Federal prosecutors revealed a bombshell on the first day of the William H. “Lone Star” Dietz draft evasion trial, claiming Dietz was an “impostor” and not a Native American at all.
Dietz had become famous as a Native American football player and coach. But the prosecution set out to show that Dietz was not born on the Pine Ridge Reservation in South Dakota, but was born in Wisconsin, the son of a sheriff and his wife (both non-Native Americans). The government further claimed that Dietz later took on the identity of a Native American named One Star or Lone Star in order to “pry” his way into the government’s Carlisle Indian Industrial School, where he became famous as a football player.
This was central to the government’s charge that Dietz lied on his draft questionnaire, claiming he was a “non-citizen Indian” and thus not subject to the draft.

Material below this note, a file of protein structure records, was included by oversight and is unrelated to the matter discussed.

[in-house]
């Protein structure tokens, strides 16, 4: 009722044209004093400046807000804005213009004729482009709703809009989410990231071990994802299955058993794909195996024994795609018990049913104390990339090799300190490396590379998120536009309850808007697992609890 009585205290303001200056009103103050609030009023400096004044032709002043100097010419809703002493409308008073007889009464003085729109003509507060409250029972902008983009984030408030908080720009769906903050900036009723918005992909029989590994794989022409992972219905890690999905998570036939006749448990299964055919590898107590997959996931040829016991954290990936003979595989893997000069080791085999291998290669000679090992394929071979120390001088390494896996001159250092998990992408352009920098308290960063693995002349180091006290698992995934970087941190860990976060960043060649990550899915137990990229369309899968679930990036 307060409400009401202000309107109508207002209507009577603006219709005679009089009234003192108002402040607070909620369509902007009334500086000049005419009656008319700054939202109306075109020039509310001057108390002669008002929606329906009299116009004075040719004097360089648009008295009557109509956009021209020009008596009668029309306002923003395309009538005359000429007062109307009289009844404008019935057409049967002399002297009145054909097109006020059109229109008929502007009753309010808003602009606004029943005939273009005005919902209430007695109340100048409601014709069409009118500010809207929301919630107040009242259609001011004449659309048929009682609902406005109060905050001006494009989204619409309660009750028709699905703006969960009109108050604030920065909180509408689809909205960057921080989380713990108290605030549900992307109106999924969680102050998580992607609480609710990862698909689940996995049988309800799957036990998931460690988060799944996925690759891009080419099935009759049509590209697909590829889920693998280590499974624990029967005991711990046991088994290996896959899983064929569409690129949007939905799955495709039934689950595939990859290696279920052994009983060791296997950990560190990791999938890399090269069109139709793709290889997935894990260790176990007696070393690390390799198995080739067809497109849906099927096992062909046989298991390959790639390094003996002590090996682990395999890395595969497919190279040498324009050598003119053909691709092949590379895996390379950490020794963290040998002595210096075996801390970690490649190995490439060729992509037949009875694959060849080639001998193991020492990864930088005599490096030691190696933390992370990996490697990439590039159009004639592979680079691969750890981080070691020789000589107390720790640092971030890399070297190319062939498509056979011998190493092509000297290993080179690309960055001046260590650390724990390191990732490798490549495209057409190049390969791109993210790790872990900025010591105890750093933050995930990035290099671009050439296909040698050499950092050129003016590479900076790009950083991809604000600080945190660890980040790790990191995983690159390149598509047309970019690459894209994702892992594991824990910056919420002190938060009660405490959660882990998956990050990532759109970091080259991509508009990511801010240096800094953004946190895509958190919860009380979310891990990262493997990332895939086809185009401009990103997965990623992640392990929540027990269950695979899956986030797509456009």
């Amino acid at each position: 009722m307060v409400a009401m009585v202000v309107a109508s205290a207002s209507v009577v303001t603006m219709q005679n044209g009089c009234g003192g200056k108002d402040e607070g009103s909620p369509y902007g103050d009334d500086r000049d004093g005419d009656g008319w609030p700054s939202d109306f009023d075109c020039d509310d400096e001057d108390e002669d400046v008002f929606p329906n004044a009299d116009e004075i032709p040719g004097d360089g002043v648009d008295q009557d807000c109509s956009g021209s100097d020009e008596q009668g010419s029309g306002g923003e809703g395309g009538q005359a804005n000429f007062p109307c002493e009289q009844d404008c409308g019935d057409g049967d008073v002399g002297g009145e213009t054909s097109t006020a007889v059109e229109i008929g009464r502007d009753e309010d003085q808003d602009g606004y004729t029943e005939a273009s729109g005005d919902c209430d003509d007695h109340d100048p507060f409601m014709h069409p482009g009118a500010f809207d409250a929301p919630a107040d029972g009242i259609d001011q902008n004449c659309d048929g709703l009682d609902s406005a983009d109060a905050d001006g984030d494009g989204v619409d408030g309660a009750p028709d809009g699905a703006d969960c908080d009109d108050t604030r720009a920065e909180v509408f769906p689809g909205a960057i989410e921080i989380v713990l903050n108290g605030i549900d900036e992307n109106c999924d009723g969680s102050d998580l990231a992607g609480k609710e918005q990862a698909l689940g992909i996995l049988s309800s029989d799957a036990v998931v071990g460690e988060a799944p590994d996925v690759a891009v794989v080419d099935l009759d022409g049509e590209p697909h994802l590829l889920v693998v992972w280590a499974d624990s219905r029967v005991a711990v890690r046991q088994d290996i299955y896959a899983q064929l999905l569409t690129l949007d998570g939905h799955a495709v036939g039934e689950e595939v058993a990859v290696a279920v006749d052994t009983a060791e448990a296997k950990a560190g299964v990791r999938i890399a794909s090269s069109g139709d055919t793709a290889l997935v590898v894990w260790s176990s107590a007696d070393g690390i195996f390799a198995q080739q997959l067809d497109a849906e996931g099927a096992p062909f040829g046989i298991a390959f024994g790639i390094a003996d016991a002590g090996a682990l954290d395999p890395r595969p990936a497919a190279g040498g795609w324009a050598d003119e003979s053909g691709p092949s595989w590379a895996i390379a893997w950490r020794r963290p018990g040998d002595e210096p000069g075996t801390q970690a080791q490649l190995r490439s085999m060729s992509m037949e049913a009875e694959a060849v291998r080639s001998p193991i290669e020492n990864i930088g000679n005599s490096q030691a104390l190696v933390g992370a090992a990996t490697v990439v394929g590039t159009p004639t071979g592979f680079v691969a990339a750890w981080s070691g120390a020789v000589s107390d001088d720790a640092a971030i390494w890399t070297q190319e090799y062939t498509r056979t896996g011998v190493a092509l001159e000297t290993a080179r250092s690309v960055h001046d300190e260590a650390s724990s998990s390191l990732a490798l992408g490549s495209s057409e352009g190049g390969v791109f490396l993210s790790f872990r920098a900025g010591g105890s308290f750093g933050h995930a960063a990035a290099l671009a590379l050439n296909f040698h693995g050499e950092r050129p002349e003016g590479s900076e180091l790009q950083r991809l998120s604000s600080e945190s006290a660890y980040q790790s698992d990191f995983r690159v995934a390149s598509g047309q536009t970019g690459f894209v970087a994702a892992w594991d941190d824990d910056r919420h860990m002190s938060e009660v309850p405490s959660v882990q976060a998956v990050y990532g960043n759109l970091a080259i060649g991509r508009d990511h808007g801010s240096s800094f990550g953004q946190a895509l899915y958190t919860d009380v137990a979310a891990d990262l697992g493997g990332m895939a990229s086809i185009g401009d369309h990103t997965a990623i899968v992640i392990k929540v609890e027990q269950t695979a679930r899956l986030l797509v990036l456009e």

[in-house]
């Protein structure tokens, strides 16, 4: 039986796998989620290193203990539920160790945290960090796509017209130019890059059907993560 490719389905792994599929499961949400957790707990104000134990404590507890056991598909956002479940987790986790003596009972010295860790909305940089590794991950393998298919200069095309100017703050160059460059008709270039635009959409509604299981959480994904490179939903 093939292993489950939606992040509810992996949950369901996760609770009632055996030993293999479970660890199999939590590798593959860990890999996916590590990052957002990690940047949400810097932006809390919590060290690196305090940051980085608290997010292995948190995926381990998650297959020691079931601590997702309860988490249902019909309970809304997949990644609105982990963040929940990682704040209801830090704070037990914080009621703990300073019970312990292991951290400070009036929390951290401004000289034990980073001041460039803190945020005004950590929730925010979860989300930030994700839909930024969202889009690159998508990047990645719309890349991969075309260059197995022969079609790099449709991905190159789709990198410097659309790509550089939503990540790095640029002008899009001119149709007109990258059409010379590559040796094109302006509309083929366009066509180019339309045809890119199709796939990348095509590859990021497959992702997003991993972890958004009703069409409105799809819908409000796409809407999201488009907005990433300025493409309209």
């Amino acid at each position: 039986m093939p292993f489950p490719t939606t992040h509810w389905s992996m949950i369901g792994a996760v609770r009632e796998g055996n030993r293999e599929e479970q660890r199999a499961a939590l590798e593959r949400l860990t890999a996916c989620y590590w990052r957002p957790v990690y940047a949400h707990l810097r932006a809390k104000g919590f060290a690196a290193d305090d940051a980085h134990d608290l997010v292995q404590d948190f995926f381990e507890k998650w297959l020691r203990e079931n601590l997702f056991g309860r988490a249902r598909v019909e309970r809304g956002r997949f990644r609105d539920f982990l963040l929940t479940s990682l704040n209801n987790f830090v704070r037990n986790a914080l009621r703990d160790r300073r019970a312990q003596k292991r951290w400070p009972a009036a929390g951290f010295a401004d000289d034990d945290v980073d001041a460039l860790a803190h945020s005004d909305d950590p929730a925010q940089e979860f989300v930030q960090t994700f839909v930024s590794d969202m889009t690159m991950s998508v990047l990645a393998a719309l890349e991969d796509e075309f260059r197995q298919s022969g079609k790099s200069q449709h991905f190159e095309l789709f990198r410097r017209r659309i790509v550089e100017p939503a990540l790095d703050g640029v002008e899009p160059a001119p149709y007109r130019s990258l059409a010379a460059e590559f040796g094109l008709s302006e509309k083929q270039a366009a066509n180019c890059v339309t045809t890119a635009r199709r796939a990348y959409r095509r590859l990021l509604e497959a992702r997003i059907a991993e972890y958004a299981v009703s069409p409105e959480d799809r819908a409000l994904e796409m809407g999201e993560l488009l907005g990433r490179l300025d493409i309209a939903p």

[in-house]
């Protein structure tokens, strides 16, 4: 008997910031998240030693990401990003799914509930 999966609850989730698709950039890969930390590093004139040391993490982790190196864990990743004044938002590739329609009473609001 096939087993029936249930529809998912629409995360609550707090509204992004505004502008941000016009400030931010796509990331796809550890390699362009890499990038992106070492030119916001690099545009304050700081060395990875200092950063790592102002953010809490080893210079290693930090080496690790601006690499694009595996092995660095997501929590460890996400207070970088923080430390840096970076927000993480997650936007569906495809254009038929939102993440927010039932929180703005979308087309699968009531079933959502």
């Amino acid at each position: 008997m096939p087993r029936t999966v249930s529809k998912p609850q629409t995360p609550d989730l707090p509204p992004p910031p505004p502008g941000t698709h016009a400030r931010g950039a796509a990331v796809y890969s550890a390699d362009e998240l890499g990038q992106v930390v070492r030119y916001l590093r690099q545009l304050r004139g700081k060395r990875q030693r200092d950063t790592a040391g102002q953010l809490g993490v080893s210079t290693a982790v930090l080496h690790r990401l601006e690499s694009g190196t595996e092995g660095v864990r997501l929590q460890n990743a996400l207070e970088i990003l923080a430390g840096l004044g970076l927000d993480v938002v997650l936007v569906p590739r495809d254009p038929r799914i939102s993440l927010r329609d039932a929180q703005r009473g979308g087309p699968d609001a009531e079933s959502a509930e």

Dietz’s lawyers set out to prove that Dietz was in fact the illegitimate son of the sheriff and an unidentified Native American woman, and had 50% Native American blood. The sheriff’s divorced wife, Mrs. Leanna Lewis, was prepared to testify that she was his foster mother.
The government called a witness from Wisconsin who said he knew Dietz and that there was never any “suspicion or rumor” that Dietz had Native American blood, and that he was surprised when he later heard news reports about the “famous Indian football player” and coach at Washington State College.
Dietz’s aunt and uncle from Wisconsin testified that Mrs. Lewis was in fact the boy’s mother, and they visited mother and child two days after the baby was born.
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